Since I had had a c-section, I was required to stay in the hospital for a minimum of 48 hours. They had me on antibiotics and minor painkillers during that time. Two mornings after my son was born, an obstetrician reviewed my file, checked my progress, and signed my exit papers.
Was there anything you didn't like about your Caja delivery?
Some of the nurses were really tough. I was in a good deal of pain the first 24 hours after my c-section, and had trouble getting out of bed. When I asked for help walking to the bathroom, or even changing my son, they refused, telling me I had to get used to taking care of myself and him on my own. Thankfully, other nurses were nicer, so it was just a matter of getting to know who had a friendly face.
I think the hardest part of the Caja birth were the visiting hours. By the time I gave birth, I had already been in the hospital for 48 hours. My body was exhausted from the labor, and I was in pain from the cesarean. As a first-time mom, I was nervous. The whole experience was overwhelming. I wanted my husband there to comfort me, to get to know our son, and to help me take care of our newborn. Unfortunately, men are only allowed into the post-partum suite during visiting hours (two hours per day), so I was basically on my own. By the time 4:30 p.m. rolled around each day, I was desperate to see my husband and have a little help.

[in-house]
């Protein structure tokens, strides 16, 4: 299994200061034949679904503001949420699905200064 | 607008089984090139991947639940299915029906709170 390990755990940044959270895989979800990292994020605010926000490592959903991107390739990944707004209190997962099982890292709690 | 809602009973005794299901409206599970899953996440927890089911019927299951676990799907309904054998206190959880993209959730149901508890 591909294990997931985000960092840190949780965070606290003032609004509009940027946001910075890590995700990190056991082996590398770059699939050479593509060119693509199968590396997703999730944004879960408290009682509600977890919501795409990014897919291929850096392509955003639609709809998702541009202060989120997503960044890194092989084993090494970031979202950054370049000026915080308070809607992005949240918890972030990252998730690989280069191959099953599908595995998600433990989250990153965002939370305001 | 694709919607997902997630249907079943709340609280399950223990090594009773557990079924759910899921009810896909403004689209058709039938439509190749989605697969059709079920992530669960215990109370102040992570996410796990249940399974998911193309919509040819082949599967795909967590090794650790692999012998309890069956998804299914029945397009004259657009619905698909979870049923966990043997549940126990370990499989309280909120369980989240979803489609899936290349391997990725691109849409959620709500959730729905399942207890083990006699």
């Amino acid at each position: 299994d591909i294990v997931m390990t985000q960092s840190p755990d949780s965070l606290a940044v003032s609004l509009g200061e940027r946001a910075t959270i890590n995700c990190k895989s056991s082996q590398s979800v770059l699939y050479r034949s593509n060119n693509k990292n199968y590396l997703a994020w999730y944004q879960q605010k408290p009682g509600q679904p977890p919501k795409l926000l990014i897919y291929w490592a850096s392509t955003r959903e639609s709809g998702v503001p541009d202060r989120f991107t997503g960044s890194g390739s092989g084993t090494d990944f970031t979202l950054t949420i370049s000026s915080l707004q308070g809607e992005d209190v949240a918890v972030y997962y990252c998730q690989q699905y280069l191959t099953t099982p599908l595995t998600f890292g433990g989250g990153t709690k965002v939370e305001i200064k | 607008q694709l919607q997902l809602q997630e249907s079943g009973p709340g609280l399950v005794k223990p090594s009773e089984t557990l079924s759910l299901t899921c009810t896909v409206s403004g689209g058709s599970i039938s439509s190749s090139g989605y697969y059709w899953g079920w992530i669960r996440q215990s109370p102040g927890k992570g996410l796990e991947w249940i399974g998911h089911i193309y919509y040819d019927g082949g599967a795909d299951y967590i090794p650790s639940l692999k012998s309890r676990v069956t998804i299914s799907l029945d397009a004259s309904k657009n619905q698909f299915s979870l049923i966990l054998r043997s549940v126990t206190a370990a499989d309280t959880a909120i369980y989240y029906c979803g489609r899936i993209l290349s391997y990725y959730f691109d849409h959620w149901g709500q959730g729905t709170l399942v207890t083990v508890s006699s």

Would you give birth again with the Caja?
If we have another baby, I think my ideal combination would be prenatal care with the Caja and a private hospital birth. My prenatal care was great, and since the Caja scheduled all my appointments and exams in advance, everything was convenient and I didn't have to wait in long lines. However, the hospital's short visiting hours and the lack of help made those first 48-60 hours pretty rough. It's hard to say whether an easy first two days is really worth $2,000+ (the out-of-pocket cost of a private hospital birth), but it's certainly something that I would seriously consider.